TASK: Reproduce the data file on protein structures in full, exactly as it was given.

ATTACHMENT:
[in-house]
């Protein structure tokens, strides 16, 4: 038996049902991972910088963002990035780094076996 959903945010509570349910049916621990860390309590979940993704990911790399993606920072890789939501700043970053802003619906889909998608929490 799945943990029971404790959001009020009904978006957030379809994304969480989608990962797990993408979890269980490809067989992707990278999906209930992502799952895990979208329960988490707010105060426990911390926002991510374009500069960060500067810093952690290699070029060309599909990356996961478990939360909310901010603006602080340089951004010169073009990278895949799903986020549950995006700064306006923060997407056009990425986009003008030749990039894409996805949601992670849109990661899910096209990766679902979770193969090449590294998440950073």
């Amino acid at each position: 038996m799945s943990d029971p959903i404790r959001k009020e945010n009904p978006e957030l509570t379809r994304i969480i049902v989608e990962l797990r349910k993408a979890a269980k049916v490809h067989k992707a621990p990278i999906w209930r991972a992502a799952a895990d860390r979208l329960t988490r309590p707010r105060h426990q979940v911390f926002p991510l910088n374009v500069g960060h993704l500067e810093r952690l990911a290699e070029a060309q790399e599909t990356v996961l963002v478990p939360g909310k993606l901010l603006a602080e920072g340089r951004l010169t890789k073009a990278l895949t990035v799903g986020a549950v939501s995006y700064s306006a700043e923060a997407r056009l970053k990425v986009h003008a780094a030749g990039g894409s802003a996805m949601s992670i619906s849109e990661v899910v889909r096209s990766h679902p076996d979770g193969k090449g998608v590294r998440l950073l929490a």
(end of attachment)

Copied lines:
[in-house]
């Protein structure tokens, strides 16, 4: 038996049902991972910088963002990035780094076996 959903945010509570349910049916621990860390309590979940993704990911790399993606920072890789939501700043970053802003619906889909998608929490 799945943990029971404790959001009020009904978006957030379809994304969480989608990962797990993408979890269980490809067989992707990278999906209930992502799952895990979208329960988490707010105060426990911390926002991510374009500069960060500067810093952690290699070029060309599909990356996961478990939360909310901010603006602080340089951004010169073009990278895949799903986020549950995006700064306006923060997407056009990425986009003008030749990039894409996805949601992670849109990661899910096209990766679902979770193969090449590294998440950073």
């Amino acid at each position: 038996m799945s943990d029971p959903i404790r959001k009020e945010n009904p978006e957030l509570t379809r994304i969480i049902v989608e990962l797990r349910k993408a979890a269980k049916v490809h067989k992707a621990p990278i999906w209930r991972a992502a799952a895990d860390r979208l329960t988490r309590p707010r105060h426990q979940v911390f926002p991510l910088n374009v500069g960060h993704l500067e810093r952690l990911a290699e070029a060309q790399e599909t990356v996961l963002v478990p939360g909310k993606l901010l603006a602080e920072g340089r951004l010169t890789k073009a990278l895949t990035v799903g986020a549950v939501s995006y700064s306006a700043e923060a997407r056009l970053k990425v986009h003008a780094a030749g990039g894409s802003a996805m949601s992670i619906s849109e990661v899910v889909r096209s990766h679902p076996d979770g193969k090449g998608v590294r998440l950073l929490a």